- java.util.concurrent - Java Concurrency Utilities
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AtomicReferenceArray in the
java.util.concurrent.atomic package is an array
of object references which can be updated atomically. The
AtomicReferenceArray class also
supports compare-and-swap functionality.
Creating an AtomicReferenceArray
You can create an
AtomicReferenceArray using one of its two constructors.
The first constructor takes an
int as parameter. This
int specifies the length of the
AtomicReferenceArray to create, meaning how many elements it should have space for. Here is a Java
example of creating an
AtomicReferenceArray using this constructor:
AtomicReferenceArray array = new AtomicReferenceArray(10);
This example creates a
AtomicReferenceArray with a capacity of 10 (it has space for
10 object references as elements).
The second constructor takes a
E array as parameter, where E is the type (class) of the object references.
AtomicReferenceArray created using this constructor will have the same capacity as the array
parameter, and all elements from the array parameter will be copied into the
Here is a Java example of creating an
using this constructor:
Object source = new Object; source = "Some string"; AtomicReferenceArray array = new AtomicReferenceArray(source);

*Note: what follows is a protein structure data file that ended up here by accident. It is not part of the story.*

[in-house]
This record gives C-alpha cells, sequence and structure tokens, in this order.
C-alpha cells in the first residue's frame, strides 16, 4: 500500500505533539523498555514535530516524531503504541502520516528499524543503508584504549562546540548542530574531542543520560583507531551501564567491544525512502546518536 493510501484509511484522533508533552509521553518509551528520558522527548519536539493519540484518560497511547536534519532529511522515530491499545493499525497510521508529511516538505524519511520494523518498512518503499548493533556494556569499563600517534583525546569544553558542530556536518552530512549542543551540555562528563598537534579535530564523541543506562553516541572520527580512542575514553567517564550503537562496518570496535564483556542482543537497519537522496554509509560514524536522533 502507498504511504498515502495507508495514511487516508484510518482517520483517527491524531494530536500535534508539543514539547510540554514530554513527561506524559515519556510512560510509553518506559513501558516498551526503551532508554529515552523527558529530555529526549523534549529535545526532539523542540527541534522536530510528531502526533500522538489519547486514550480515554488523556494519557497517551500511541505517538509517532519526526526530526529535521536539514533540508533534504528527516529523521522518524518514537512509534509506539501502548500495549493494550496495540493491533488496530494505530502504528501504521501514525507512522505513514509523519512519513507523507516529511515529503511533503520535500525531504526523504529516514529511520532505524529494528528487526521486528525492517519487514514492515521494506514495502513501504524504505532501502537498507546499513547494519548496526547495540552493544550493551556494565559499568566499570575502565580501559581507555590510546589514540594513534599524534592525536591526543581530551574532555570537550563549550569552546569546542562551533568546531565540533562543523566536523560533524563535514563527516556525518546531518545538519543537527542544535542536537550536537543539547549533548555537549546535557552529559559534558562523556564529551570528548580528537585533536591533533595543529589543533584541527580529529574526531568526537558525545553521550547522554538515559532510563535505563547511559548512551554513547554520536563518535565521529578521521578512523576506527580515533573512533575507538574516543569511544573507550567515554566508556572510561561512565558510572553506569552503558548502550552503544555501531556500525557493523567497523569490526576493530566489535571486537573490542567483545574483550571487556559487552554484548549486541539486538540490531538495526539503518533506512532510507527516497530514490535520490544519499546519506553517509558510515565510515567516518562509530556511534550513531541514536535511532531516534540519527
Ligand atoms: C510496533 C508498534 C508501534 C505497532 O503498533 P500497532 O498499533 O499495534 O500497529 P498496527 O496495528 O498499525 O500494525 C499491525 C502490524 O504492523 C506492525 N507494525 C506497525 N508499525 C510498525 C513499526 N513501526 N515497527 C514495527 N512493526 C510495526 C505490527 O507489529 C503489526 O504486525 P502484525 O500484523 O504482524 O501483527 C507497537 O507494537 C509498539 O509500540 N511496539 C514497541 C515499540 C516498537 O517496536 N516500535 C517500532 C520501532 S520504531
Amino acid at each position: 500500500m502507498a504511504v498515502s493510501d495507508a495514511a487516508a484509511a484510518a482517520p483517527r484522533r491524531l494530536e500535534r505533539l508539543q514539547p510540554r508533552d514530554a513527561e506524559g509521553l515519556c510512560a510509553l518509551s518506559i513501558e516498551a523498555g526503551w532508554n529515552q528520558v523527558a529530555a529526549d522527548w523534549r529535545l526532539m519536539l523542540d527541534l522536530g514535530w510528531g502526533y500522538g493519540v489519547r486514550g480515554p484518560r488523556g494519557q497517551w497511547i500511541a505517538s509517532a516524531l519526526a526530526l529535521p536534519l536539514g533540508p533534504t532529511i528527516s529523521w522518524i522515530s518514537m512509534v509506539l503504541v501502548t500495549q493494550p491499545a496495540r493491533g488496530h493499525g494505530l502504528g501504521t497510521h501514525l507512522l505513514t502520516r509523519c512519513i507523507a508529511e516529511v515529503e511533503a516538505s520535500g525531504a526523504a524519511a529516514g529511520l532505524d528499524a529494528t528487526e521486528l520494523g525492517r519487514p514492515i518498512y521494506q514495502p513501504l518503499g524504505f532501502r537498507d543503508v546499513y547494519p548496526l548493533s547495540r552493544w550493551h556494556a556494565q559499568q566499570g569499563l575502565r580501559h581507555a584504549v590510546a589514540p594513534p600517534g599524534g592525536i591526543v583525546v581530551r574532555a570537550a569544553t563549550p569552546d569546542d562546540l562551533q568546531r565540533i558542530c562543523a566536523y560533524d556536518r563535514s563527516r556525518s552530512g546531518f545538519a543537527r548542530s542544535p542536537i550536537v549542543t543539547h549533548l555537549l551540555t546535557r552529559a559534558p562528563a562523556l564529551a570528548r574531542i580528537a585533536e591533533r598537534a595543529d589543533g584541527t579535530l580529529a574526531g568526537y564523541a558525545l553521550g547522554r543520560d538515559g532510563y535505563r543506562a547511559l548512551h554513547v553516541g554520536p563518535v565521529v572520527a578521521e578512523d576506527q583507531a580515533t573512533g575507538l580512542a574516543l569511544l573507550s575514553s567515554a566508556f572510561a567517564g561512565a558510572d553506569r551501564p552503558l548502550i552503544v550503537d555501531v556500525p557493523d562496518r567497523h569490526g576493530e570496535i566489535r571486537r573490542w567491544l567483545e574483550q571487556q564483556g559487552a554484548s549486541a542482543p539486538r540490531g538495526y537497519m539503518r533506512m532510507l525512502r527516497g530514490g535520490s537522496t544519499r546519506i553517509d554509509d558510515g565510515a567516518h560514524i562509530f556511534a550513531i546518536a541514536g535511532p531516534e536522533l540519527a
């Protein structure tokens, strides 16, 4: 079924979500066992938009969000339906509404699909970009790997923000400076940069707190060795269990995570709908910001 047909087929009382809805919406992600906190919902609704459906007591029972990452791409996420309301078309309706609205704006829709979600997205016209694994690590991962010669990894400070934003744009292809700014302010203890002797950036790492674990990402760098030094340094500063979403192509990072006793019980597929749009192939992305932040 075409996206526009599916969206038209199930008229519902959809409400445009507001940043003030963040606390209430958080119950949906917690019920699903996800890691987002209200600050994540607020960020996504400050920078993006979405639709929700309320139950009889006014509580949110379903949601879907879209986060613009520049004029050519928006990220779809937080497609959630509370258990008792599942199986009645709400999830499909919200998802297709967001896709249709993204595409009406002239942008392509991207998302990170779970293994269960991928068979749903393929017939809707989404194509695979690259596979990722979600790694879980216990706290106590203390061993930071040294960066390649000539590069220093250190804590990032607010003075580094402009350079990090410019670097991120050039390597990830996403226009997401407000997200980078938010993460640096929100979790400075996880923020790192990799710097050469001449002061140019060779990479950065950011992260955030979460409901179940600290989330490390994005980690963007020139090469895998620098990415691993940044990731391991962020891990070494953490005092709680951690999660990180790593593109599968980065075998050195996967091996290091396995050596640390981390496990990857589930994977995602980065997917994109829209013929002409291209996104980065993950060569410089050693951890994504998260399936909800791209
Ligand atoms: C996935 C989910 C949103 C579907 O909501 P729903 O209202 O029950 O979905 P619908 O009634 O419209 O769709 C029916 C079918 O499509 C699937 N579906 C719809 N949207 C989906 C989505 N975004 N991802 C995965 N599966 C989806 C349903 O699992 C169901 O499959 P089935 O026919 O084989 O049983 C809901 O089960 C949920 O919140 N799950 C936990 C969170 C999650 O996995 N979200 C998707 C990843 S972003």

This example first creates a
Object array and sets a value into the element with index 5.
Then it creates an
AtomicReferenceArray with the
Object array as parameter.
You can also set a generic type for the
AtomicReferenceArray. Here is the example from above,
where the generic type is set to
String source = new String; source = "Some string"; AtomicReferenceArray<String> array = new AtomicReferenceArray<String>(source);
get() method returns the value of the element with the given index. The index is passed
as parameter to the
get() method. Here is an example:
Object element = array.get(5);
AtomicReferenceArray has a generic type, the
get() method returns objects of
that type. For instance, if the generic type is
String, then you can call
String element = array.get(5);
Notice that no casting to
String is necessary.
set() method sets the value of an element with a specific index. The index and value is passed
as parameters to the
set() method. Here is a
array.set(5, "another object");
The first parameter is the index of the element to set.
The second parameter is the value to set for the element. If the
AtomicReferenceArray has a
generic type, the type of this parameter will be that type. Otherwise the type is
compareAndSet() method of the
AtomicReferenceArray can compare the current reference
stored in a given element with an expected reference, and if the references are the same, swap the current reference
with a new reference. Here is a
String string1 = "string1"; String string2 = "string2"; String source = new String; source = string1; AtomicReferenceArray<String> array = new AtomicReferenceArray<String>(source); array.compareAndSet(5, string1, string2);
This example first creates a
String array and sets the element with index 5 to point to the
string1 reference. Then, it compares the value of the element with index 5 to the
reference, and if they are the same, sets the reference of the element to
string2. If no other thread
has changed the reference of the element with index 5 (which is not possible in the situation above), then the
setting succeeds (the new reference is set).
AtomicReferenceArray has several more methods that you can use for special purposes. You should
check out the JavaDoc for the
AtomicReferenceArray class to learn more about those methods.